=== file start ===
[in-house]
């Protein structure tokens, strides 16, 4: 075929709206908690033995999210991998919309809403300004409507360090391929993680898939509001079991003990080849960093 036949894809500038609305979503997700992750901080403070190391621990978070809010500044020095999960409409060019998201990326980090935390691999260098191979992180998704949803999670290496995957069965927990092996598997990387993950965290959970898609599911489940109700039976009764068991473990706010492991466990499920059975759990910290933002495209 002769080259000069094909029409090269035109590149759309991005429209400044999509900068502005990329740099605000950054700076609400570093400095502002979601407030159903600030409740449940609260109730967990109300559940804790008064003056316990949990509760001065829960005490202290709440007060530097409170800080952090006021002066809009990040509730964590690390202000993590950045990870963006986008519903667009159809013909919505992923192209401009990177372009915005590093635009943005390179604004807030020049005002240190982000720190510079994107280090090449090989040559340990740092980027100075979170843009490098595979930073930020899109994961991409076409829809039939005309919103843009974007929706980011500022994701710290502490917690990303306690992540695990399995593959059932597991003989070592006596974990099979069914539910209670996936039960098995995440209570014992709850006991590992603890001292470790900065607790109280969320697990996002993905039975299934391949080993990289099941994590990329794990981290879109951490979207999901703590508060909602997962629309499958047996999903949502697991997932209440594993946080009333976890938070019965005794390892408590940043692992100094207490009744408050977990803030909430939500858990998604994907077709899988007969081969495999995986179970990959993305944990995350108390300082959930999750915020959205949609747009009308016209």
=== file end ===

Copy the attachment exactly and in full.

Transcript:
[in-house]
């Protein structure tokens, strides 16, 4: 075929709206908690033995999210991998919309809403300004409507360090391929993680898939509001079991003990080849960093 036949894809500038609305979503997700992750901080403070190391621990978070809010500044020095999960409409060019998201990326980090935390691999260098191979992180998704949803999670290496995957069965927990092996598997990387993950965290959970898609599911489940109700039976009764068991473990706010492991466990499920059975759990910290933002495209 002769080259000069094909029409090269035109590149759309991005429209400044999509900068502005990329740099605000950054700076609400570093400095502002979601407030159903600030409740449940609260109730967990109300559940804790008064003056316990949990509760001065829960005490202290709440007060530097409170800080952090006021002066809009990040509730964590690390202000993590950045990870963006986008519903667009159809013909919505992923192209401009990177372009915005590093635009943005390179604004807030020049005002240190982000720190510079994107280090090449090989040559340990740092980027100075979170843009490098595979930073930020899109994961991409076409829809039939005309919103843009974007929706980011500022994701710290502490917690990303306690992540695990399995593959059932597991003989070592006596974990099979069914539910209670996936039960098995995440209570014992709850006991590992603890001292470790900065607790109280969320697990996002993905039975299934391949080993990289099941994590990329794990981290879109951490979207999901703590508060909602997962629309499958047996999903949502697991997932209440594993946080009333976890938070019965005794390892408590940043692992100094207490009744408050977990803030909430939500858990998604994907077709899988007969081969495999995986179970990959993305944990995350108390300082959930999750915020959205949609747009009308016209």